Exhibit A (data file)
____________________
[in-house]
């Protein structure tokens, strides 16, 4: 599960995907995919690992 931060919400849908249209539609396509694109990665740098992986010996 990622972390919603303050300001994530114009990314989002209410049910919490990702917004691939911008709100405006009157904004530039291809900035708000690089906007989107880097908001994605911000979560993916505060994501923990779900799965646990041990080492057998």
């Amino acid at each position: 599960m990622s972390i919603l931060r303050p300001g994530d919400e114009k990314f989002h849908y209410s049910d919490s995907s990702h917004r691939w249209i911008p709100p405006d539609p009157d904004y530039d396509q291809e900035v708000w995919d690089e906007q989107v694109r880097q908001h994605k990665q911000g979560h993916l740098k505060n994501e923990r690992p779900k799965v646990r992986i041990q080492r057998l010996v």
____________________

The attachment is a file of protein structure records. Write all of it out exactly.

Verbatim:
[in-house]
């Protein structure tokens, strides 16, 4: 599960995907995919690992 931060919400849908249209539609396509694109990665740098992986010996 990622972390919603303050300001994530114009990314989002209410049910919490990702917004691939911008709100405006009157904004530039291809900035708000690089906007989107880097908001994605911000979560993916505060994501923990779900799965646990041990080492057998």
């Amino acid at each position: 599960m990622s972390i919603l931060r303050p300001g994530d919400e114009k990314f989002h849908y209410s049910d919490s995907s990702h917004r691939w249209i911008p709100p405006d539609p009157d904004y530039d396509q291809e900035v708000w995919d690089e906007q989107v694109r880097q908001h994605k990665q911000g979560h993916l740098k505060n994501e923990r690992p779900k799965v646990r992986i041990q080492r057998l010996v």